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Correction to This Article
A Dec. 1 article about the effort to secure voting rights for the District in the U.S. House incorrectly said that constitutional amendments must be approved by two-thirds of state legislatures to be ratified. They must be approved by three-fourths of the states. The article referred to a 1978 constitutional amendment that would have given the District a vote in the House and two votes in the Senate. It collapsed when only 16 of the necessary 38 states approved it.
D.C. Fights Clock, But Approval of Voting Bill Stalls

By Mary Beth Sheridan and Yolanda Woodlee
Washington Post Staff Writers
Friday, December 1, 2006

D.C. Mayor-elect Adrian M. Fenty went to Capitol Hill yesterday and Utah prepared to redraw its congressional districts as members of both parties said a plan to add House seats for the District and Utah had good prospects for approval next year.

Fenty and Del. Eleanor Holmes Norton met with House Speaker-elect Nancy Pelosi (D-Calif.) to push for passage next week of the voting rights bill, before the current session of Congress adjourns. That appears unlikely, according to congressional leaders. A more probable scenario, they said, has the bill reemerging early next year in a new, Democrat-controlled Congress.

"Early on, we should be able to get this through," said Norton (D), the District's nonvoting member of the House and a co-sponsor of the legislation. She said she remained hopeful for a vote next week, but "the enemy is time."

The bill would create two House seats -- one for the mostly Democratic District and the other for Utah, a Republican stronghold. Utah legislators are scheduled to vote Monday on boundaries for their proposed extra district. Congressional leaders in Washington had insisted on such a map before moving forward.

Fenty (D) and others hoped that the Utah action would propel Congress to act next week. But Republicans, who control the House, said they doubted the bill would get a vote in the session beginning Tuesday. A Democratic leadership aide, speaking on background, agreed.

In the Senate, Mitch McConnell (R-Ky.), the majority whip, said this week that he had heard no discussion about bringing the voting-rights bill to the floor in that chamber. And Amy Call, a spokeswoman for Senate Majority leader Bill Frist (R-Tenn.), said yesterday that a vote was "probably unlikely at this point."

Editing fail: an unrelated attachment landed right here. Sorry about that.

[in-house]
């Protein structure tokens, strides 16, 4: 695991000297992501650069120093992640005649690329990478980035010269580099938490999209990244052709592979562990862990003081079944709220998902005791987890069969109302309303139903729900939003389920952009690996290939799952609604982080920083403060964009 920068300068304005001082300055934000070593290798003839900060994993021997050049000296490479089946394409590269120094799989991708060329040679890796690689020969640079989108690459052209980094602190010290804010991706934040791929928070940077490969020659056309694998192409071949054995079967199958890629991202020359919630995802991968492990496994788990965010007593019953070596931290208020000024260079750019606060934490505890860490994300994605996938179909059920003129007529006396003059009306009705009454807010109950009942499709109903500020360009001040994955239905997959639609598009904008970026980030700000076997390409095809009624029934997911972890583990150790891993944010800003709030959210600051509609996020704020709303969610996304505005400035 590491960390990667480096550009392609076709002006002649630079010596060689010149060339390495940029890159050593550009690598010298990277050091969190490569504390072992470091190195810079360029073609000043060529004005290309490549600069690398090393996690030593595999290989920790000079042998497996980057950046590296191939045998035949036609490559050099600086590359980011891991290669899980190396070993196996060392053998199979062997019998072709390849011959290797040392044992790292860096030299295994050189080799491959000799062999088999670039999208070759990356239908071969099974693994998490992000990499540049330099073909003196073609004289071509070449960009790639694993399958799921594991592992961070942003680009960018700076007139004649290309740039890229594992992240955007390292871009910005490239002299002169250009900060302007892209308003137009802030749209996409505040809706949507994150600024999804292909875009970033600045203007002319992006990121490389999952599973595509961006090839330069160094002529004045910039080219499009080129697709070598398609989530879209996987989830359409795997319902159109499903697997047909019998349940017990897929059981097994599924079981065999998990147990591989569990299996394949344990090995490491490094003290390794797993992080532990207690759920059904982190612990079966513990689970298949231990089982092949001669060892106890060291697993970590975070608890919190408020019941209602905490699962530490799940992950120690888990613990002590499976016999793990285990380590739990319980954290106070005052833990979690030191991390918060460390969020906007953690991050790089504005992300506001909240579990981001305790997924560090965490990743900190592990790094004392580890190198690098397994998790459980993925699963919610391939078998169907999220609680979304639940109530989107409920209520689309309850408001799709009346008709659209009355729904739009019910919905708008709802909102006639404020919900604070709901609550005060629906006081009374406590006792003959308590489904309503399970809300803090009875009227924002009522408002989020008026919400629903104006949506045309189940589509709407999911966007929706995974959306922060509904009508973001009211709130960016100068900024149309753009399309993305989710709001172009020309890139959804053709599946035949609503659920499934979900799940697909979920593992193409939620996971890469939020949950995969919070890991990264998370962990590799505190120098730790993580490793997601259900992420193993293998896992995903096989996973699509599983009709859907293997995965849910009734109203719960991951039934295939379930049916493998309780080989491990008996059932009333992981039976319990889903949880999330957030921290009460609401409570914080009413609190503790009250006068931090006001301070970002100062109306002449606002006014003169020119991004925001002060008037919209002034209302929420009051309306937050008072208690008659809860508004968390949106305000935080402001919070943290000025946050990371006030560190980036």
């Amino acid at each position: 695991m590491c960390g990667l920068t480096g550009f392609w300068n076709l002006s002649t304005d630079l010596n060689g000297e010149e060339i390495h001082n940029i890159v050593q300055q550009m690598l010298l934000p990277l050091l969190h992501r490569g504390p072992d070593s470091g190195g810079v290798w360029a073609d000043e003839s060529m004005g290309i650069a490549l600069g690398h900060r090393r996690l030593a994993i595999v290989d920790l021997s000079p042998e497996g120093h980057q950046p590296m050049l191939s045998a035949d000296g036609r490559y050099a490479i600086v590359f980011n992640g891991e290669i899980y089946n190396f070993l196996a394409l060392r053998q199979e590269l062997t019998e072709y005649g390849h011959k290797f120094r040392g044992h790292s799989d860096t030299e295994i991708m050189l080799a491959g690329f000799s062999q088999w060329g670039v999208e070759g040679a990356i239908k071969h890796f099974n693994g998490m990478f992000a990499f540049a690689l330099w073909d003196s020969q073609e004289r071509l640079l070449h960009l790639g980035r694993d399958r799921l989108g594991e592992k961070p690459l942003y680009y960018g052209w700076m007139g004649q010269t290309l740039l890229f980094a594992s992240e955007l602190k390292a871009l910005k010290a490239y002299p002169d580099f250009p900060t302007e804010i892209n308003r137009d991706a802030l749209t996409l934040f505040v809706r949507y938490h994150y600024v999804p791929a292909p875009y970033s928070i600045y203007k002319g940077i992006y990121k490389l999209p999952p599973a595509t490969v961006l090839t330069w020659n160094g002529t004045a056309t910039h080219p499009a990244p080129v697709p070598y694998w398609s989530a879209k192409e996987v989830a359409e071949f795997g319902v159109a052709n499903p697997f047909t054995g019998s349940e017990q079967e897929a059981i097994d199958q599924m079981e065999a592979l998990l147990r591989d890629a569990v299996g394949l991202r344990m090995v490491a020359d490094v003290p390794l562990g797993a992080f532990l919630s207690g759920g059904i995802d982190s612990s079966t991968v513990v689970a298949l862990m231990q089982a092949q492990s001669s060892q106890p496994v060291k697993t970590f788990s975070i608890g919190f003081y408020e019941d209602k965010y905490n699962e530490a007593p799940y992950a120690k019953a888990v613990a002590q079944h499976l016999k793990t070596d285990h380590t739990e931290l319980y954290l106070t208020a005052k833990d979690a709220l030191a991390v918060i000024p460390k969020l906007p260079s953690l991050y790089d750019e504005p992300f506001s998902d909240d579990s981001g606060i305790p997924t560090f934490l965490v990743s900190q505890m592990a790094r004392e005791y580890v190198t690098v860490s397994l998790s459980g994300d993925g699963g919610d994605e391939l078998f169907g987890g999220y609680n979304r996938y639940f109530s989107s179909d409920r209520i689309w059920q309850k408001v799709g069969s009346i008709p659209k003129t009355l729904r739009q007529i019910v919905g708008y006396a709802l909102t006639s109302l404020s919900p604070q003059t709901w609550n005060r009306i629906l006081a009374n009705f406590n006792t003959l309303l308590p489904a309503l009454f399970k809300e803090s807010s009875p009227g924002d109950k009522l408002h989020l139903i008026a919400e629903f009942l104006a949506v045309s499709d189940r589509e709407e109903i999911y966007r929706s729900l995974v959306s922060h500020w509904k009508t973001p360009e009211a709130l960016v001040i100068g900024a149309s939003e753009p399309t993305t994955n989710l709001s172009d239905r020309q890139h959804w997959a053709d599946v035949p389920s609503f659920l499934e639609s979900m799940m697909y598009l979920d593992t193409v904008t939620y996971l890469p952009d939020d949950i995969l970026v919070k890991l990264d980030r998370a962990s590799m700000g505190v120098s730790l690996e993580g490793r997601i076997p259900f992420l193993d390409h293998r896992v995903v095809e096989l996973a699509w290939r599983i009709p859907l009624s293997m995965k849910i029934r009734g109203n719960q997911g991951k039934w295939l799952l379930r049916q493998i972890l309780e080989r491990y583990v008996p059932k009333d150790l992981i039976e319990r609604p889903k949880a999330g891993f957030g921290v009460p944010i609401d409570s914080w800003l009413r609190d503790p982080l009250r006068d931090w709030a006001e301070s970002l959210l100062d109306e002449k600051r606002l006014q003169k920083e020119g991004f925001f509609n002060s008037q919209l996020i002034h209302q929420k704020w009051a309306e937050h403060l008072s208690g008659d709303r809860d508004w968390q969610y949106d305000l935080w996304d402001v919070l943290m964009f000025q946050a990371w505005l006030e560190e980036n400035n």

Fenty said yesterday that he is hopeful, too.

"We're taking every step possible to get it passed next week. A lot of people have worked hard. It's very possible it could pass," he said in an interview after the 15-minute meeting with Pelosi.

He acknowledged that there is only a short window to act in the lame-duck session. He said he is planning to contact McConnell as well as such prominent politicians as Sen. Barack Obama (D-Ill.) in the next few days to generate momentum. He said he has spoken to some key members of both parties, including Sen. Trent Lott (R-Miss.) and Sen. Mary Landrieu (D-La.).

The bill is considered the most promising effort in years to gain a full House seat for the District. In 1978, Congress approved a constitutional amendment to give the District two votes in the Senate and one vote in the House. The effort collapsed when it failed to win ratification by two-thirds of state legislatures.

President Bush has said he will review the bill, but he has not taken a stand on it.

In their visit, Fenty and Norton also spoke to Pelosi about gaining more budget and legislative autonomy for the District. Pelosi, who was on the D.C. appropriations subcommittee at one time, agreed that Congress should interfere less in the city's affairs, according to a news release from Norton.

The voting-rights bill was overwhelmingly approved last spring by the House Committee on Government Reform, chaired by Rep. Thomas M. Davis III (R-Va.), who crafted the legislation.

But it became bogged down by details. Legislators have tried to draw the extra House district in Utah in a way that is constitutional and acceptable to Democrats, who fear losing the seat they hold in the state. Now that issue is nearing a resolution. A key legislative committee in Utah signed off on the boundaries Wednesday, and the full state legislature is scheduled to meet in a special session Monday to approve the new map.

Under the current law, the District's representative in Congress can sponsor legislation, belong to committees and take part in debates but is not entitled to a vote on the House floor. The bill would give the representative full voting rights. It would permanently expand the House from 435 to 437 members.

An aide to Davis agreed with Norton that the bill would probably pass early next year if Congress does not approve it next week. Pelosi predicted that initial action could be taken by the time of the State of the Union address in late January, Fenty said.

A spokesman for the California congresswoman, Drew Hammill, said Pelosi "indicated she is supportive of that legislation," which she co-sponsored.

Dave Marin, the Davis aide, said it would be the first piece of legislation that Davis would introduce in the new Congress.

"Whether it's next week or in February 2007, this will get done," he said.

Norton said the bill should pass easily because it has been debated in House committees and won support from members of both parties. However, she said, the Democratic leadership has issued a list of priorities it expects to tackle at the start of the new Congress, and it did not include the D.C. vote issue.

"They didn't expect the D.C. bill would still be pending," Norton said.

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